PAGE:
To identify a mentor, start with activities you enjoy, or someone who is a part of your everyday schedule such as a friend. There should be a natural connection; having something in common is the most comfortable place to start a mentorship. Who could you learn from at your favorite volunteer or charitable organization? What about your college alumni network? Do you belong to a gym or other association?
A professional peer can also serve as a mentor — a co-worker or someone in the same or similar role at another company. Peer mentors help to motivate and encourage each other while holding each other accountable for reaching goals. This is why I value being part of C200’s sisterhood — I’ve benefited immensely from the deep connections, professional insight, and female support I’ve received from this peer community of highly successful women entrepreneurs and corporate innovators.
Defining Roles and Responsibilities
Mentees and mentors work best together when establishing mutually agreed-upon goals and objectives. Be truly honest with your mentor about your career goals or aspirations, personal strengths, and areas for improvement.
A mentor relationship can be informal or formal. If you prefer to meet or chat with someone as questions pop up, then an informal relationship may be the best option. For a formal mentorship, I recommend meeting on a regular basis — at least once per month.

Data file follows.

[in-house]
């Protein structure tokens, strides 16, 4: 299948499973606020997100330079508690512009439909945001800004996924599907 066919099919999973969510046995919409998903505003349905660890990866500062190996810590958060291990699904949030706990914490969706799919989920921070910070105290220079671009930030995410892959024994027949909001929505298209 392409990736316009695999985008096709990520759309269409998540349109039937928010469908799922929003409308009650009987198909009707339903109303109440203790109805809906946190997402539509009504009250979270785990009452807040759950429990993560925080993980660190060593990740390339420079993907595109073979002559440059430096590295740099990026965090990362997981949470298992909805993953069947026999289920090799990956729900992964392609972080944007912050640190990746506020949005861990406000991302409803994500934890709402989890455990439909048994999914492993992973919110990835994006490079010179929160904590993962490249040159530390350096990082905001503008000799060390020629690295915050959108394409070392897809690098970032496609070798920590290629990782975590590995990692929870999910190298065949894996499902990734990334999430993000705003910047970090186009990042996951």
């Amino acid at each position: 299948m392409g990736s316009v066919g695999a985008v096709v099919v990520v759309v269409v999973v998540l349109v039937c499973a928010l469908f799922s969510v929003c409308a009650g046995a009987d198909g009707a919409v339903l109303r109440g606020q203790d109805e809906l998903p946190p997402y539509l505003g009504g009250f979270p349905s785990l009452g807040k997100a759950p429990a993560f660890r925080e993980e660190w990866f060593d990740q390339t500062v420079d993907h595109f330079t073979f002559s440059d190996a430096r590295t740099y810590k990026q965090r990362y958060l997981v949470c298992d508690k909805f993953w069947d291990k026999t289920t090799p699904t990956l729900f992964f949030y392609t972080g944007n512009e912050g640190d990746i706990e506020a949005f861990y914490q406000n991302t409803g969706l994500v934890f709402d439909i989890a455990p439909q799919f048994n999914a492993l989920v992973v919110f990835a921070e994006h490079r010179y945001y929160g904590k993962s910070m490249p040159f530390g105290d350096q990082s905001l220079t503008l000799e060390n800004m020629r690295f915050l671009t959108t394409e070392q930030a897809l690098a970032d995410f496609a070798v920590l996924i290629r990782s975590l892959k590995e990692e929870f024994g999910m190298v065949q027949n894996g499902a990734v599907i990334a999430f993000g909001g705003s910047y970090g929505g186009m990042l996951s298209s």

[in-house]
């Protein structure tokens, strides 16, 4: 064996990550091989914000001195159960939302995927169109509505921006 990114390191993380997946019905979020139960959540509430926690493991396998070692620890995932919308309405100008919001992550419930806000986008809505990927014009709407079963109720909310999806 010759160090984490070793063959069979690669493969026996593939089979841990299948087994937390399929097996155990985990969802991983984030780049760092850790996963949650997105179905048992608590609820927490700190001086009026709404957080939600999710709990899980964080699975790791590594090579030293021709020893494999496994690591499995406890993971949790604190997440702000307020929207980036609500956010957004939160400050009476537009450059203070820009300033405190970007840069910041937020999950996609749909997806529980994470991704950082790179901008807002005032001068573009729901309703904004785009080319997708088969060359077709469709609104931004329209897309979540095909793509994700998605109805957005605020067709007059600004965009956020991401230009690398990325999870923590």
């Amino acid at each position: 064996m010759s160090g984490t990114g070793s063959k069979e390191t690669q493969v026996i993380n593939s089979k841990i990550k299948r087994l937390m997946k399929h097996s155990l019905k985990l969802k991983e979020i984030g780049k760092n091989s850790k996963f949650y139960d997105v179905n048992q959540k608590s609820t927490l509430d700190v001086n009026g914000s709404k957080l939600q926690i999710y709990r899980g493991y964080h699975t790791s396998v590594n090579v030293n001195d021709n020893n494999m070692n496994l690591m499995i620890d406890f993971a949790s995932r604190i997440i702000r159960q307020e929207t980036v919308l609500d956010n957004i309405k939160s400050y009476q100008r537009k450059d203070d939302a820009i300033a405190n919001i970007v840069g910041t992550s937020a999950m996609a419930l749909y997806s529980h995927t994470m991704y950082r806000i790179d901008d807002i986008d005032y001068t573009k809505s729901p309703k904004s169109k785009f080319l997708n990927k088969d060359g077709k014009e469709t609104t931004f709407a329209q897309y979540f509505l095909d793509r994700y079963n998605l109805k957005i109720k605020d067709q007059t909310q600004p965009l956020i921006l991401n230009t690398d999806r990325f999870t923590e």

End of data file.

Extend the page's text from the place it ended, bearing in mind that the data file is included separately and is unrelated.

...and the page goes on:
Use Open and Supportive Communication
Mentors are there to support you, but you must expect, and accept, honest feedback. Your relationship should foster a safe environment where you both feel comfortable being vulnerable and communicating honestly and candidly. Keep an open mind and remember that your mentor is providing advice and constructive criticism with the best of intentions, even if it’s something you don’t want to hear.
Ways a Mentor Can Help
Think carefully and intentionally about what you want and need from a mentor. This person can not only aid in your professional development, navigating difficult situations, and handling tricky business relationships but can also help you build confidence in your decisions. For instance, a question I have often received from mentees is, “When do you know it’s time to move on from a position or firm?”